Iraqi immigrant Saad Mohammad Ali worked for six months as a volunteer with World Relief, helping the nonprofit Christian-based agency resettle Iraqi refugees in the Seattle area. Apparently he was good at his work, for his superiors at World Relief encouraged him to apply for a job as a caseworker.
The earliest occurrence of what church historians call a jeremiad happened before there was a United States. In 1670, only 50 years after the establishment of the Massachusetts Bay Colony, the Reverend Samuel Danforth offered a harsh assessment of the colonists’ “errand into the wilderness.”
The sudden, hideous explosion of oil in the Gulf of Mexico is the latest reminder of who we really are. By we, I mean:British Petroleum: Broken Pipe? Bigtime Pollution?Our government: The Bush administration's constant deregulation is a factor, but Barack Obama avoids offending the big oil and coal companies. We as in us: Every politician in America notices that Americans scream any time the price of oil begins to rise.
Once upon a time, Europe lived in an age of faith, which found buoyant expression in the massive popularity of pilgrimage. Pilgrimage shrines flourished across Europe, some drawing millions of followers each year, and new pilgrimage destinations emerged regularly to meet the demand.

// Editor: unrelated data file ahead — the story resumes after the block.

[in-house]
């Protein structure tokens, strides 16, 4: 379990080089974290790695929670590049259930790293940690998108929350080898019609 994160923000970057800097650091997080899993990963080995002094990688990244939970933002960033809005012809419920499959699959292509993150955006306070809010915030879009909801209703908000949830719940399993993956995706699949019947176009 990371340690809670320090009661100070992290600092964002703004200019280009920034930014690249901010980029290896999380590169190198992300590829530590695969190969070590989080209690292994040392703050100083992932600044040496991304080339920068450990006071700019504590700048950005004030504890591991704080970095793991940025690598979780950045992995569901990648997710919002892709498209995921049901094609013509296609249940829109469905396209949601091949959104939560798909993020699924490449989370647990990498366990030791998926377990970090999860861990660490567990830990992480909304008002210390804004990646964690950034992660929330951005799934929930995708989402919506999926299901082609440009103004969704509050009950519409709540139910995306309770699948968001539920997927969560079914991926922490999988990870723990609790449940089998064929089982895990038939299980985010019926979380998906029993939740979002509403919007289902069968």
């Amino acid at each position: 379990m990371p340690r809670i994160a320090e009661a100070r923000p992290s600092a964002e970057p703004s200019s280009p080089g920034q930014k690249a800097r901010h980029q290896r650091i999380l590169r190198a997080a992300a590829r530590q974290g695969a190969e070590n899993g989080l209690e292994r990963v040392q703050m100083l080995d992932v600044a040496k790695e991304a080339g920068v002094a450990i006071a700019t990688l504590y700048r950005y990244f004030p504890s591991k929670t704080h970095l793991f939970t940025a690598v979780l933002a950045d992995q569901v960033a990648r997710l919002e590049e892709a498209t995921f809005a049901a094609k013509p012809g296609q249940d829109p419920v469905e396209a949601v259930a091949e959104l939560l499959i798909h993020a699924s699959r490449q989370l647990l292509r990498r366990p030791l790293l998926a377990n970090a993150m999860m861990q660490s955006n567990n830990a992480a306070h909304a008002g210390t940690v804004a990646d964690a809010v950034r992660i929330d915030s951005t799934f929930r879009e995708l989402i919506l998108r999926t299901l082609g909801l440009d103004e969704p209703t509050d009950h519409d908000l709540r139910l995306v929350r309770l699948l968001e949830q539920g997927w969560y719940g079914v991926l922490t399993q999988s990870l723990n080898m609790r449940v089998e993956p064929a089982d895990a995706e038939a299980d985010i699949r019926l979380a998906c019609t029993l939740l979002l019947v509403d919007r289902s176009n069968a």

A global survey by National Geographic indicates that people are eating better—more local food, less meat—yet diets in many countries are still unsustainable environmentally. The best country is India, since many people are vegetarians and those who aren’t tend not to eat beef, the most environmentally detrimental meat. Americans eat the most packaged and convenience foods and the least fruits and vegetables. Mexico ranked last in the rankings due to a diet high in chicken and beef. Japan, which eats the most seafood, is the most resistant to dietary change (National Geographic, September 29).